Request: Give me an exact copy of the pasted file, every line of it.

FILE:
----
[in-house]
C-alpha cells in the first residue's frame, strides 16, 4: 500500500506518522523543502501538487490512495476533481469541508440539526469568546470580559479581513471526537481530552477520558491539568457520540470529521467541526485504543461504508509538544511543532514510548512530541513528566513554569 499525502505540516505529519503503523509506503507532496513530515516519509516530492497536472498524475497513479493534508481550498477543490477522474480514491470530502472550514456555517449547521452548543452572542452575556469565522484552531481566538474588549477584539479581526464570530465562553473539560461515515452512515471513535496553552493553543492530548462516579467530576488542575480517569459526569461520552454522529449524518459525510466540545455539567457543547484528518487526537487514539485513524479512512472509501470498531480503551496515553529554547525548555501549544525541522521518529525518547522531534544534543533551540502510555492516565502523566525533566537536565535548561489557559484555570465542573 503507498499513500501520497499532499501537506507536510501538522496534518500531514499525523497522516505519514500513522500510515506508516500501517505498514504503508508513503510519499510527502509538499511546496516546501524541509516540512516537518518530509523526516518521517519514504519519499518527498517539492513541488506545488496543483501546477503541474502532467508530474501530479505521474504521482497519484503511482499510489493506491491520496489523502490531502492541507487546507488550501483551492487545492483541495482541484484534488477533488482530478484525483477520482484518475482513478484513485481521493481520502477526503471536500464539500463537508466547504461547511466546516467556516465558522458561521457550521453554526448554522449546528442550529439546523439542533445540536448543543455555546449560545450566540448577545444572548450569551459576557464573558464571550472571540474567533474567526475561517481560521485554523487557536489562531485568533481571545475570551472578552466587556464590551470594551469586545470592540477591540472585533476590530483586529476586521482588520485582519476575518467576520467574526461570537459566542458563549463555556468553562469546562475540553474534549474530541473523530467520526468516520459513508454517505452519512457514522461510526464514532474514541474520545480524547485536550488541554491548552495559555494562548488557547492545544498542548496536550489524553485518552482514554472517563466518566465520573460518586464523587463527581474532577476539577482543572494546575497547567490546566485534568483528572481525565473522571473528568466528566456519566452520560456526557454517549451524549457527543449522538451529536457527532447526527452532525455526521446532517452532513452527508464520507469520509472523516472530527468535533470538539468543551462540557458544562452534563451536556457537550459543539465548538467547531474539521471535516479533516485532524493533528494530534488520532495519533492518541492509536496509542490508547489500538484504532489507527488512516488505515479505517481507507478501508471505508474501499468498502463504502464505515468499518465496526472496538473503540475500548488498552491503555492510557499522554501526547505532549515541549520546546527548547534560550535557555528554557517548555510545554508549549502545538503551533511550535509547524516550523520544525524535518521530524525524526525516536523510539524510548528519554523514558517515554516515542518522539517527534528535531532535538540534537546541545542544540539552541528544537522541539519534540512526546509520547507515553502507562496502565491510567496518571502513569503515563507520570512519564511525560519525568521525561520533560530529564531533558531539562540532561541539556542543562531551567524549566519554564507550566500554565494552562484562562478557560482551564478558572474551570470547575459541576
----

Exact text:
[in-house]
C-alpha cells in the first residue's frame, strides 16, 4: 500500500506518522523543502501538487490512495476533481469541508440539526469568546470580559479581513471526537481530552477520558491539568457520540470529521467541526485504543461504508509538544511543532514510548512530541513528566513554569 499525502505540516505529519503503523509506503507532496513530515516519509516530492497536472498524475497513479493534508481550498477543490477522474480514491470530502472550514456555517449547521452548543452572542452575556469565522484552531481566538474588549477584539479581526464570530465562553473539560461515515452512515471513535496553552493553543492530548462516579467530576488542575480517569459526569461520552454522529449524518459525510466540545455539567457543547484528518487526537487514539485513524479512512472509501470498531480503551496515553529554547525548555501549544525541522521518529525518547522531534544534543533551540502510555492516565502523566525533566537536565535548561489557559484555570465542573 503507498499513500501520497499532499501537506507536510501538522496534518500531514499525523497522516505519514500513522500510515506508516500501517505498514504503508508513503510519499510527502509538499511546496516546501524541509516540512516537518518530509523526516518521517519514504519519499518527498517539492513541488506545488496543483501546477503541474502532467508530474501530479505521474504521482497519484503511482499510489493506491491520496489523502490531502492541507487546507488550501483551492487545492483541495482541484484534488477533488482530478484525483477520482484518475482513478484513485481521493481520502477526503471536500464539500463537508466547504461547511466546516467556516465558522458561521457550521453554526448554522449546528442550529439546523439542533445540536448543543455555546449560545450566540448577545444572548450569551459576557464573558464571550472571540474567533474567526475561517481560521485554523487557536489562531485568533481571545475570551472578552466587556464590551470594551469586545470592540477591540472585533476590530483586529476586521482588520485582519476575518467576520467574526461570537459566542458563549463555556468553562469546562475540553474534549474530541473523530467520526468516520459513508454517505452519512457514522461510526464514532474514541474520545480524547485536550488541554491548552495559555494562548488557547492545544498542548496536550489524553485518552482514554472517563466518566465520573460518586464523587463527581474532577476539577482543572494546575497547567490546566485534568483528572481525565473522571473528568466528566456519566452520560456526557454517549451524549457527543449522538451529536457527532447526527452532525455526521446532517452532513452527508464520507469520509472523516472530527468535533470538539468543551462540557458544562452534563451536556457537550459543539465548538467547531474539521471535516479533516485532524493533528494530534488520532495519533492518541492509536496509542490508547489500538484504532489507527488512516488505515479505517481507507478501508471505508474501499468498502463504502464505515468499518465496526472496538473503540475500548488498552491503555492510557499522554501526547505532549515541549520546546527548547534560550535557555528554557517548555510545554508549549502545538503551533511550535509547524516550523520544525524535518521530524525524526525516536523510539524510548528519554523514558517515554516515542518522539517527534528535531532535538540534537546541545542544540539552541528544537522541539519534540512526546509520547507515553502507562496502565491510567496518571502513569503515563507520570512519564511525560519525568521525561520533560530529564531533558531539562540532561541539556542543562531551567524549566519554564507550566500554565494552562484562562478557560482551564478558572474551570470547575459541576